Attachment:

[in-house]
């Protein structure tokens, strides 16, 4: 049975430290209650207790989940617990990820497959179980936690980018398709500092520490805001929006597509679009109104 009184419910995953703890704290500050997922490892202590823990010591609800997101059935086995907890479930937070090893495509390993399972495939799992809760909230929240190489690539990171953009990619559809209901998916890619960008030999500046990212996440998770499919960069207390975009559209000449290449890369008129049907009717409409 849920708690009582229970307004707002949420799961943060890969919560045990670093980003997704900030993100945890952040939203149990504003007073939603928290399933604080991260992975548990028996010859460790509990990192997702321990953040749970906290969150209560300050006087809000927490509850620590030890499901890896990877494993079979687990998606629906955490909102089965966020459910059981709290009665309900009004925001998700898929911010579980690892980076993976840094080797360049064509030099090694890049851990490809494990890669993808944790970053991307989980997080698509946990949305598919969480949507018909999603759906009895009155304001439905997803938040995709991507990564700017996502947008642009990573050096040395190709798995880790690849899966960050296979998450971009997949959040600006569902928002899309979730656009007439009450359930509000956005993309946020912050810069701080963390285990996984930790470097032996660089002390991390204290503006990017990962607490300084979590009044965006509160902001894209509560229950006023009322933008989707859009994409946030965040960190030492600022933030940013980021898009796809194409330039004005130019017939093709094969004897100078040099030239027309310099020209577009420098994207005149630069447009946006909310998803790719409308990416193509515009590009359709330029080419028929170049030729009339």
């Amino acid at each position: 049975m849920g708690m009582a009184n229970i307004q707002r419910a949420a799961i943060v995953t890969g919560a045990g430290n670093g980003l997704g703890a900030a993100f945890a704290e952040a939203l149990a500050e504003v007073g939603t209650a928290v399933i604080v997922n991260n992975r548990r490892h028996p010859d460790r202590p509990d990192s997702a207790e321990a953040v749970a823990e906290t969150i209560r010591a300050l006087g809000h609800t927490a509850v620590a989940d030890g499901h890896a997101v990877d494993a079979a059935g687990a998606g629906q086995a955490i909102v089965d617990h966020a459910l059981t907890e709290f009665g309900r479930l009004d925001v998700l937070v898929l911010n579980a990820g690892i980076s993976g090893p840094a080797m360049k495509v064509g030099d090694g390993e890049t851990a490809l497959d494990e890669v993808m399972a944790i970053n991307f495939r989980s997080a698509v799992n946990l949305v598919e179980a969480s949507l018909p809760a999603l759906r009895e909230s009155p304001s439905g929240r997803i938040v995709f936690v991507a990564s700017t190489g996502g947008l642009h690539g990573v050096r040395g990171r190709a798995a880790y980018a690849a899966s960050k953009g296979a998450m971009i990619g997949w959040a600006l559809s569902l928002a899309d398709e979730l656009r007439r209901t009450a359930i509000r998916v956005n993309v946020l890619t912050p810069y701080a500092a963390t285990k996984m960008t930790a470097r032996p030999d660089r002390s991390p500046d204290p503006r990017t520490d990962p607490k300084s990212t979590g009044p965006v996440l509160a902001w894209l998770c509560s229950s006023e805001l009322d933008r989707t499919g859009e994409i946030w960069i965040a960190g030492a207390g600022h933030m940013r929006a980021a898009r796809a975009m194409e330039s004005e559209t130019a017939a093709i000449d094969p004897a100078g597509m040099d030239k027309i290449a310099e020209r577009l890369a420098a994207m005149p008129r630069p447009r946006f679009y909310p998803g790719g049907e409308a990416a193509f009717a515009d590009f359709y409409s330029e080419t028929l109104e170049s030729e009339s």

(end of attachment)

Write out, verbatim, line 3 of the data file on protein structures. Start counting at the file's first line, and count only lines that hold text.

């Amino acid at each position: 049975m849920g708690m009582a009184n229970i307004q707002r419910a949420a799961i943060v995953t890969g919560a045990g430290n670093g980003l997704g703890a900030a993100f945890a704290e952040a939203l149990a500050e504003v007073g939603t209650a928290v399933i604080v997922n991260n992975r548990r490892h028996p010859d460790r202590p509990d990192s997702a207790e321990a953040v749970a823990e906290t969150i209560r010591a300050l006087g809000h609800t927490a509850v620590a989940d030890g499901h890896a997101v990877d494993a079979a059935g687990a998606g629906q086995a955490i909102v089965d617990h966020a459910l059981t907890e709290f009665g309900r479930l009004d925001v998700l937070v898929l911010n579980a990820g690892i980076s993976g090893p840094a080797m360049k495509v064509g030099d090694g390993e890049t851990a490809l497959d494990e890669v993808m399972a944790i970053n991307f495939r989980s997080a698509v799992n946990l949305v598919e179980a969480s949507l018909p809760a999603l759906r009895e909230s009155p304001s439905g929240r997803i938040v995709f936690v991507a990564s700017t190489g996502g947008l642009h690539g990573v050096r040395g990171r190709a798995a880790y980018a690849a899966s960050k953009g296979a998450m971009i990619g997949w959040a600006l559809s569902l928002a899309d398709e979730l656009r007439r209901t009450a359930i509000r998916v956005n993309v946020l890619t912050p810069y701080a500092a963390t285990k996984m960008t930790a470097r032996p030999d660089r002390s991390p500046d204290p503006r990017t520490d990962p607490k300084s990212t979590g009044p965006v996440l509160a902001w894209l998770c509560s229950s006023e805001l009322d933008r989707t499919g859009e994409i946030w960069i965040a960190g030492a207390g600022h933030m940013r929006a980021a898009r796809a975009m194409e330039s004005e559209t130019a017939a093709i000449d094969p004897a100078g597509m040099d030239k027309i290449a310099e020209r577009l890369a420098a994207m005149p008129r630069p447009r946006f679009y909310p998803g790719g049907e409308a990416a193509f009717a515009d590009f359709y409409s330029e080419t028929l109104e170049s030729e009339s």